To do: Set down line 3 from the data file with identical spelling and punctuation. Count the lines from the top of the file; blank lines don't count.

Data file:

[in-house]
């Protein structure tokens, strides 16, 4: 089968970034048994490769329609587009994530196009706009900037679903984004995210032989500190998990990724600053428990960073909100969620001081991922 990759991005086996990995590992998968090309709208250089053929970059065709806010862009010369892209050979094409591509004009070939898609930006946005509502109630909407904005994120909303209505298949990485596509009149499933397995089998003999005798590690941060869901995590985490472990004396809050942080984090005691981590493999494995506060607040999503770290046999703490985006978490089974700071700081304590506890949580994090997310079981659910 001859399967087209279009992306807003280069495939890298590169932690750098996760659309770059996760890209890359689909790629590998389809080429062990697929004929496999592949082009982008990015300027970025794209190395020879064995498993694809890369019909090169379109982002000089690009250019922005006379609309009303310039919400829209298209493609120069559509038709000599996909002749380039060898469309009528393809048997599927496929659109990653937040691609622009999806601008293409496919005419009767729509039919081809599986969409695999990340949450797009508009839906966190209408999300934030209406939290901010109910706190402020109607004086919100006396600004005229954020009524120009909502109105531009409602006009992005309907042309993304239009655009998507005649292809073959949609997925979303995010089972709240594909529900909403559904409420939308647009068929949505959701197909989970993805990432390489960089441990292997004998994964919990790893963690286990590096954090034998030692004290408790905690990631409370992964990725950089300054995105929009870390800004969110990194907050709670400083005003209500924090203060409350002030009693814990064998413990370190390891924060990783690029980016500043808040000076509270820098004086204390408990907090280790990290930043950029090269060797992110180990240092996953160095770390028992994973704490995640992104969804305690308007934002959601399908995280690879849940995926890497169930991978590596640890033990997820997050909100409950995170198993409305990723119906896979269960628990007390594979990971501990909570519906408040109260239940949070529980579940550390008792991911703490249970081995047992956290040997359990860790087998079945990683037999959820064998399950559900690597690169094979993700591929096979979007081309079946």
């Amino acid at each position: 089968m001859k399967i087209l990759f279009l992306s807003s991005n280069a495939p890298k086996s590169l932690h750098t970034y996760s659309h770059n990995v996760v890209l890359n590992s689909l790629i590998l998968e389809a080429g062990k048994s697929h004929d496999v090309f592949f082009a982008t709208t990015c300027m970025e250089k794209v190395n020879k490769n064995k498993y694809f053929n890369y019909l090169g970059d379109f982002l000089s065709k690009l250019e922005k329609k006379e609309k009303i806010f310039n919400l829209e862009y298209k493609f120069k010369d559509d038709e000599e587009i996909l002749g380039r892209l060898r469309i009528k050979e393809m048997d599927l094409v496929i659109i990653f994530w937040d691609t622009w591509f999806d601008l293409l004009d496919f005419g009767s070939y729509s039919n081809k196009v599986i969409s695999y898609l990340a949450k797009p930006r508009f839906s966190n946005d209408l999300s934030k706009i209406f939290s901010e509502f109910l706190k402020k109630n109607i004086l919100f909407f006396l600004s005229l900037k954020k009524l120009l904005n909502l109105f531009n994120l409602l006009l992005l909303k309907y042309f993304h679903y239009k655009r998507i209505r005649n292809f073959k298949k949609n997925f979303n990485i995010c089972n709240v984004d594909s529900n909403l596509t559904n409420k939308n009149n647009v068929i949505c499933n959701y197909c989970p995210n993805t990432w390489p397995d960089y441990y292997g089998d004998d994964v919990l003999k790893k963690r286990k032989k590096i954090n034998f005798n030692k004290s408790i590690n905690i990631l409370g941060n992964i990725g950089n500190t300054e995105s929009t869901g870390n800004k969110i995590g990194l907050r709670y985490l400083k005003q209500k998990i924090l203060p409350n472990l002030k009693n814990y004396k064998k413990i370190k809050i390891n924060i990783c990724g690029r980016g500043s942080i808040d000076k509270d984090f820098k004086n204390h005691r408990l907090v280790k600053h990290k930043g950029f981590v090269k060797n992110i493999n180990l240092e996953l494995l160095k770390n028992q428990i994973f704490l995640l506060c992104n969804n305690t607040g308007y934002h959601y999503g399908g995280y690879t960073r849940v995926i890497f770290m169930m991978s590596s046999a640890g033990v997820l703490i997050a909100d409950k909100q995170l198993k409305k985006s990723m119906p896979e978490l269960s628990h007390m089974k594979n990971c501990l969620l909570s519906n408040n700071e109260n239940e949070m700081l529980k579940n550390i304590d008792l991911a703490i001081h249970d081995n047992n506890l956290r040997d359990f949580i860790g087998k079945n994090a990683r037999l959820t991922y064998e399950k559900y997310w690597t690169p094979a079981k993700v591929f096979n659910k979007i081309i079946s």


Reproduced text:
């Amino acid at each position: 089968m001859k399967i087209l990759f279009l992306s807003s991005n280069a495939p890298k086996s590169l932690h750098t970034y996760s659309h770059n990995v996760v890209l890359n590992s689909l790629i590998l998968e389809a080429g062990k048994s697929h004929d496999v090309f592949f082009a982008t709208t990015c300027m970025e250089k794209v190395n020879k490769n064995k498993y694809f053929n890369y019909l090169g970059d379109f982002l000089s065709k690009l250019e922005k329609k006379e609309k009303i806010f310039n919400l829209e862009y298209k493609f120069k010369d559509d038709e000599e587009i996909l002749g380039r892209l060898r469309i009528k050979e393809m048997d599927l094409v496929i659109i990653f994530w937040d691609t622009w591509f999806d601008l293409l004009d496919f005419g009767s070939y729509s039919n081809k196009v599986i969409s695999y898609l990340a949450k797009p930006r508009f839906s966190n946005d209408l999300s934030k706009i209406f939290s901010e509502f109910l706190k402020k109630n109607i004086l919100f909407f006396l600004s005229l900037k954020k009524l120009l904005n909502l109105f531009n994120l409602l006009l992005l909303k309907y042309f993304h679903y239009k655009r998507i209505r005649n292809f073959k298949k949609n997925f979303n990485i995010c089972n709240v984004d594909s529900n909403l596509t559904n409420k939308n009149n647009v068929i949505c499933n959701y197909c989970p995210n993805t990432w390489p397995d960089y441990y292997g089998d004998d994964v919990l003999k790893k963690r286990k032989k590096i954090n034998f005798n030692k004290s408790i590690n905690i990631l409370g941060n992964i990725g950089n500190t300054e995105s929009t869901g870390n800004k969110i995590g990194l907050r709670y985490l400083k005003q209500k998990i924090l203060p409350n472990l002030k009693n814990y004396k064998k413990i370190k809050i390891n924060i990783c990724g690029r980016g500043s942080i808040d000076k509270d984090f820098k004086n204390h005691r408990l907090v280790k600053h990290k930043g950029f981590v090269k060797n992110i493999n180990l240092e996953l494995l160095k770390n028992q428990i994973f704490l995640l506060c992104n969804n305690t607040g308007y934002h959601y999503g399908g995280y690879t960073r849940v995926i890497f770290m169930m991978s590596s046999a640890g033990v997820l703490i997050a909100d409950k909100q995170l198993k409305k985006s990723m119906p896979e978490l269960s628990h007390m089974k594979n990971c501990l969620l909570s519906n408040n700071e109260n239940e949070m700081l529980k579940n550390i304590d008792l991911a703490i001081h249970d081995n047992n506890l956290r040997d359990f949580i860790g087998k079945n994090a990683r037999l959820t991922y064998e399950k559900y997310w690597t690169p094979a079981k993700v591929f096979n659910k979007i081309i079946s």